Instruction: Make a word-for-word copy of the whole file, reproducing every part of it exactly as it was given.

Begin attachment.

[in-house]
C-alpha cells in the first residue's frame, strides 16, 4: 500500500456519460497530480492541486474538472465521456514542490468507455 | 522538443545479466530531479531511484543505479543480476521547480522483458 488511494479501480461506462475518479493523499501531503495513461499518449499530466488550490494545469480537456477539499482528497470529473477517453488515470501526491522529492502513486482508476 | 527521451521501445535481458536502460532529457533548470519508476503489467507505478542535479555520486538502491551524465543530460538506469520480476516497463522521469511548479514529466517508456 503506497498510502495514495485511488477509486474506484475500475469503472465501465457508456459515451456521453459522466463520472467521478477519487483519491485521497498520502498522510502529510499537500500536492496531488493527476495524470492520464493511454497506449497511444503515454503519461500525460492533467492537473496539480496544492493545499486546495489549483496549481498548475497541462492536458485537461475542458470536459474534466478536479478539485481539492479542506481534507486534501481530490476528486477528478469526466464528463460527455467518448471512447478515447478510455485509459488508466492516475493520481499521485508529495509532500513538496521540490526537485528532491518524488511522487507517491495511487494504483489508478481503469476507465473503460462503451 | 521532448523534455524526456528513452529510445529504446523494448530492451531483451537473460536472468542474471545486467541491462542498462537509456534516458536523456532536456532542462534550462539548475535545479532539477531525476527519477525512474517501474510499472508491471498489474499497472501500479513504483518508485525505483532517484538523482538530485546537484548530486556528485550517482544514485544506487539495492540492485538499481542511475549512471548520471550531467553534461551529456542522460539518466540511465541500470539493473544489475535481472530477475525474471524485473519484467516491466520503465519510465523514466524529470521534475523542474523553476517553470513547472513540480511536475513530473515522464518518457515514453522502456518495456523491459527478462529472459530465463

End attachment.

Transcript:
[in-house]
C-alpha cells in the first residue's frame, strides 16, 4: 500500500456519460497530480492541486474538472465521456514542490468507455 | 522538443545479466530531479531511484543505479543480476521547480522483458 488511494479501480461506462475518479493523499501531503495513461499518449499530466488550490494545469480537456477539499482528497470529473477517453488515470501526491522529492502513486482508476 | 527521451521501445535481458536502460532529457533548470519508476503489467507505478542535479555520486538502491551524465543530460538506469520480476516497463522521469511548479514529466517508456 503506497498510502495514495485511488477509486474506484475500475469503472465501465457508456459515451456521453459522466463520472467521478477519487483519491485521497498520502498522510502529510499537500500536492496531488493527476495524470492520464493511454497506449497511444503515454503519461500525460492533467492537473496539480496544492493545499486546495489549483496549481498548475497541462492536458485537461475542458470536459474534466478536479478539485481539492479542506481534507486534501481530490476528486477528478469526466464528463460527455467518448471512447478515447478510455485509459488508466492516475493520481499521485508529495509532500513538496521540490526537485528532491518524488511522487507517491495511487494504483489508478481503469476507465473503460462503451 | 521532448523534455524526456528513452529510445529504446523494448530492451531483451537473460536472468542474471545486467541491462542498462537509456534516458536523456532536456532542462534550462539548475535545479532539477531525476527519477525512474517501474510499472508491471498489474499497472501500479513504483518508485525505483532517484538523482538530485546537484548530486556528485550517482544514485544506487539495492540492485538499481542511475549512471548520471550531467553534461551529456542522460539518466540511465541500470539493473544489475535481472530477475525474471524485473519484467516491466520503465519510465523514466524529470521534475523542474523553476517553470513547472513540480511536475513530473515522464518518457515514453522502456518495456523491459527478462529472459530465463